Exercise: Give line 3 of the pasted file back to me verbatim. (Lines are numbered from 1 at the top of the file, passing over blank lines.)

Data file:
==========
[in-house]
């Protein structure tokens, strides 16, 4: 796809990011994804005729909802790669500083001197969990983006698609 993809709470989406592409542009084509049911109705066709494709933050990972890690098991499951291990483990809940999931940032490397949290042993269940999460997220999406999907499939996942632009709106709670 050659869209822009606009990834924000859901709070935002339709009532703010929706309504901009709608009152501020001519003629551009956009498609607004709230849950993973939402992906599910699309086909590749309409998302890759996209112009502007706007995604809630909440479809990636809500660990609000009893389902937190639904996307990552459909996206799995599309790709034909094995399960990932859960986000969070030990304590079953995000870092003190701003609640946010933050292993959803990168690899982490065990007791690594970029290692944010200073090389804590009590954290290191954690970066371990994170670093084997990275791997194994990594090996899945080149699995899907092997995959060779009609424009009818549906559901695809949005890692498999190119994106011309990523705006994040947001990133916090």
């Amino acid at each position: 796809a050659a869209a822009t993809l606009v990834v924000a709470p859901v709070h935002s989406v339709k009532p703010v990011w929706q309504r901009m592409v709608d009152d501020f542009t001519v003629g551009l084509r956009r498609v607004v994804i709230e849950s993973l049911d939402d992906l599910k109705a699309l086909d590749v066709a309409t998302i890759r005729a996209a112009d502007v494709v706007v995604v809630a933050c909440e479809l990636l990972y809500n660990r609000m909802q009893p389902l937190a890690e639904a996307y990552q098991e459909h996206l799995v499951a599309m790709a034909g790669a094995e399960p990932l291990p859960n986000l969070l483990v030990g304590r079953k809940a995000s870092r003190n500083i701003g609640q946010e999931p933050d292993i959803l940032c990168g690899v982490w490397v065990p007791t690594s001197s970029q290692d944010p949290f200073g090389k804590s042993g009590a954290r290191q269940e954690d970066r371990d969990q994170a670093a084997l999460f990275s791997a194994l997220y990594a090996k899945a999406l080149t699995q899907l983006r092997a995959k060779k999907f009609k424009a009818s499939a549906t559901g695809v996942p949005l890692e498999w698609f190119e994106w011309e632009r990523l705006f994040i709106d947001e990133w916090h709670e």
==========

């Amino acid at each position: 796809a050659a869209a822009t993809l606009v990834v924000a709470p859901v709070h935002s989406v339709k009532p703010v990011w929706q309504r901009m592409v709608d009152d501020f542009t001519v003629g551009l084509r956009r498609v607004v994804i709230e849950s993973l049911d939402d992906l599910k109705a699309l086909d590749v066709a309409t998302i890759r005729a996209a112009d502007v494709v706007v995604v809630a933050c909440e479809l990636l990972y809500n660990r609000m909802q009893p389902l937190a890690e639904a996307y990552q098991e459909h996206l799995v499951a599309m790709a034909g790669a094995e399960p990932l291990p859960n986000l969070l483990v030990g304590r079953k809940a995000s870092r003190n500083i701003g609640q946010e999931p933050d292993i959803l940032c990168g690899v982490w490397v065990p007791t690594s001197s970029q290692d944010p949290f200073g090389k804590s042993g009590a954290r290191q269940e954690d970066r371990d969990q994170a670093a084997l999460f990275s791997a194994l997220y990594a090996k899945a999406l080149t699995q899907l983006r092997a995959k060779k999907f009609k424009a009818s499939a549906t559901g695809v996942p949005l890692e498999w698609f190119e994106w011309e632009r990523l705006f994040i709106d947001e990133w916090h709670e």